Boozier Beer and Exploding Bottles
The Curious Case of Mystery Fermentation
Nobody thought the explosion of dry-hopped beer was going to be literal. But research into the secret double lives of the aromatic green flowers combined with the growing experience of brewers shows that heavily dry-hopping at the end of the brewing process can restart fermentation, potentially pumping up alcohol content and carbon dioxide levels in a phenomenon known as hop creep.
“In the worst-case scenario, the refermentation of dry-hopped beer can over-pressurize glass bottles, and no brewer wants an exploding beer on the shelf or in their customer’s hands,” says Kaylyn Kirkpatrick, a brewing extension associate at Cornell University’s College of Agriculture and Life Sciences.
Maine’s Allagash Brewing Company has been bottle conditioning beers, mostly those brewed in the Belgian tradition, for more than 20 years.
But it wasn’t until relatively recently when brewmaster Jason Perkins started to dabble in dry-hopping that he noticed a “really weird trend” happening in bottles supposed to be ready to sell. Bottles of Allagash’s Hoppy Table Beer appeared to be undergoing new fermentation in the glass containers, which was increasing alcohol and carbonation to higher levels than he expected.
Perkins and others at Allagash suspected that the Comet and Azacca used in dry hopping the beer had something to do with the problem, and ran some basic tests on a beer they were pretty sure was stable. They added 10 grams of Cascade hop pellets per liter and three types of yeast (Allagash house yeast, Chimay yeast, and Chico yeast) to some Coors Banquet they had and were fascinated to watch a “tremendous” drop in malt extract. Then they dug through the professional literature and found some old articles noting the issue. Even so, Perkins felt he needed to speak to a hop chemistry expert to tell him he wasn’t crazy.
That someone was Dr. Tom Shellhammer, Nor’Wester Professor of Fermentation Science at Oregon State University. Shellhammer and Kirkpatrick repeated Perkins’ rough experiment in the laboratory with more rigorous analysis.
Their results, published recently in the Journal of Agricultural and Food Chemistry, show that enzymes present in Cascade hops can actually break down the normally unfermentable residual dextrins in malt that are left over after the initial brewing process, converting them into glucose molecules. Starved yeast remaining in the beer will greedily feast on this sugar, producing more carbon dioxide and alcohol as byproducts.
“In some cases, brewers don’t know when [fermentation is] going to stop,” Shellhamer says, adding that if dry-hopped beers are packaged too soon, the additional fizz could result in gushers or, in the worst case, even explosive bottles or cans that could be a danger to drinkers and bartenders. And while a little extra booze may not seem like a problem, even a small percent increase could cause a regulatory compliance headache for brewers by bumping the alcohol over the number listed on their labels. At the very least, both of these factors could affect quality control, resulting in a beer that noticeably differs from the product that a brewer intended to make.
“Because hop enzymes have the potential to significantly change beer fermentability and flavor, it will be important for brewers to anticipate their activity when formulating recipes,” Kirkpatrick explains.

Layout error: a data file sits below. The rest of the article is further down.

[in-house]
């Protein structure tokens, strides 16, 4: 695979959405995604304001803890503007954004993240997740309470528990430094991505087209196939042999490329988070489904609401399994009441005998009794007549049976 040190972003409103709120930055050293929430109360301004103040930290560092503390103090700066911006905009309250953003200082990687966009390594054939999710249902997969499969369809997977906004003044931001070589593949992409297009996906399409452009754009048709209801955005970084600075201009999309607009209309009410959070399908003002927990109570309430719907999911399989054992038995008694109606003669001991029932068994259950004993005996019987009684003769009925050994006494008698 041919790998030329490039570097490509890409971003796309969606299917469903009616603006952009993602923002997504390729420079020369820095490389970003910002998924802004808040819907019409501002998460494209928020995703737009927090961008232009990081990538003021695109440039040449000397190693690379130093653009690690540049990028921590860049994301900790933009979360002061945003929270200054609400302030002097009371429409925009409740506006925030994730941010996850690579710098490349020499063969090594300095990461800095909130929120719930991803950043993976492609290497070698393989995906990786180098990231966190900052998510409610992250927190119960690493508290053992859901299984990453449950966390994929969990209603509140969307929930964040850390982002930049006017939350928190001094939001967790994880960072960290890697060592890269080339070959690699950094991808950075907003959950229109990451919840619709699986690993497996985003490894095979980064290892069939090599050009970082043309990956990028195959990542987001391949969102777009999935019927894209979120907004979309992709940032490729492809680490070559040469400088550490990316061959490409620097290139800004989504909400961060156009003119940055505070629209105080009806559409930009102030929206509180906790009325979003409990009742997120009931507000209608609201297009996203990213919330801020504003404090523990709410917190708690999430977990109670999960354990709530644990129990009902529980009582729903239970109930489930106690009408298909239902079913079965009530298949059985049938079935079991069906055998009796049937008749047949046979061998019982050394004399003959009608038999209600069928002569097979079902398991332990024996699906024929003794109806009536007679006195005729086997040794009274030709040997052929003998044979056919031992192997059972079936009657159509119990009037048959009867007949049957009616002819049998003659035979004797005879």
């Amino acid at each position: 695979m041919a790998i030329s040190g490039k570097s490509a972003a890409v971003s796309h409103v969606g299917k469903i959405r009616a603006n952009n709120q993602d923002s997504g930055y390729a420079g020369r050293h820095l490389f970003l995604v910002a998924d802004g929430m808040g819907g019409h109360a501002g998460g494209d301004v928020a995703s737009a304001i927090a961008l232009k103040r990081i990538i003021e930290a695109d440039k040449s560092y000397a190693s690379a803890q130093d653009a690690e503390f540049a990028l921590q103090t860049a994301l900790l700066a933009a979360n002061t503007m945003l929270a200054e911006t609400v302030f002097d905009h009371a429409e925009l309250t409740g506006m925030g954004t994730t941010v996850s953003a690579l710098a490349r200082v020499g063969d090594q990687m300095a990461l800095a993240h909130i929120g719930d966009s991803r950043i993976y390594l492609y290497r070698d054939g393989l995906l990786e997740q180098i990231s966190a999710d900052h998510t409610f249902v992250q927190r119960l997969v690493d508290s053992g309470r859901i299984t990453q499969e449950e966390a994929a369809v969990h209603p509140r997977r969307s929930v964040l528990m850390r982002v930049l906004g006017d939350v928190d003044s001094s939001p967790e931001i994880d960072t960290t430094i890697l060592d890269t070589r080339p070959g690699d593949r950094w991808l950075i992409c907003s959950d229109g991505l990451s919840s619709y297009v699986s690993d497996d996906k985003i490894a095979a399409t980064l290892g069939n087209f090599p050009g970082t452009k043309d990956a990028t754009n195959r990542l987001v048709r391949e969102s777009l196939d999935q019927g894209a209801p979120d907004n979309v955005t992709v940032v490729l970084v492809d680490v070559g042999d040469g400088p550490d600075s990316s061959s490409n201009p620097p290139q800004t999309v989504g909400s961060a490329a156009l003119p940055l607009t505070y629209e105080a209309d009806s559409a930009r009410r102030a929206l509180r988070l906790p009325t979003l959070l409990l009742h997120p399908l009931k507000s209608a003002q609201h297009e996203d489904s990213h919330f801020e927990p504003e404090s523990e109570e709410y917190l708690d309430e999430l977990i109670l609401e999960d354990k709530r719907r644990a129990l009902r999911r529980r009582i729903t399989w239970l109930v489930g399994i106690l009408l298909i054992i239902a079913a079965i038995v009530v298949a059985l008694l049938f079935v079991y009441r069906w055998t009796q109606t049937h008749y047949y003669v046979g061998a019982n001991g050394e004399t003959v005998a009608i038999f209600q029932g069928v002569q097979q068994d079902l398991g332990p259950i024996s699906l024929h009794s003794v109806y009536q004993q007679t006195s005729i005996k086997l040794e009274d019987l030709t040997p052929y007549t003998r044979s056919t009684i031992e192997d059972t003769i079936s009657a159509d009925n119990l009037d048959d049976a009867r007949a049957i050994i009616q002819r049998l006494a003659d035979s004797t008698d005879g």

She adds that brewers will need to be particularly careful with IPAs, especially since double or triple dry-hopped hazy IPAs have taken the craft brewing world by storm. “I believe that we weren’t really aware of this phenomenon until now because of the relatively recent popularity of IPAs,” says Kirkpatrick. “Many of these popular styles, like the New England IPA, get a heavy dose of dry hops which still contain active enzymes, unlike hops added during the boil.”
Mike Pawley is the production manager for Commonwealth Brewing Company in Virginia, a brewery that makes a lot of sought-after hazy IPAs. He says that hop creep is definitely something they consider during their dry-hopping process as it can have an effect on the finished product. “It’s pretty much the number one talking point in the more intellectual side of the industry,” he says, mentioning that the variety of hops used seems to be a factor as well. Some of the bigger offenders are Fuggle, Cluster, Nugget, and Perle while others like Amarillo vary by year. “You can do the same process with the same hops, [and] sometimes it happens and sometimes it doesn’t.”
Shellhammer notes that one of the ways to control hop creep includes pasteurizing beer after the dry-hopping process. But for brewers who might balk at this idea due to the trendiness of unpasteurized brews, he suggests waiting a few days before packaging anything that has been recently and heavily dry-hopped.
While hazy IPAs are often better fresh as the desirable fruity characteristics of the hops are more evident, Commonwealth founder and head brewer Jeramy Biggie agrees that the brewery still has time to let the hop creep die down before packaging. “We’ve rarely had a creep issue so extreme that it affected the freshness of a beer,” he says.
For Perkins, the most important thing is to get the word out. In 2017, he gave a presentation at the Craft Brewers Conference in Washington, DC about hop creep and while some in attendance had already noticed anomalies without connecting the dots, others still didn’t believe it was possible.
“Most of the danger right now with this phenomenon is that people don’t know about it,” he says. “It’s really just about educating people that this is something that hops can do.” ■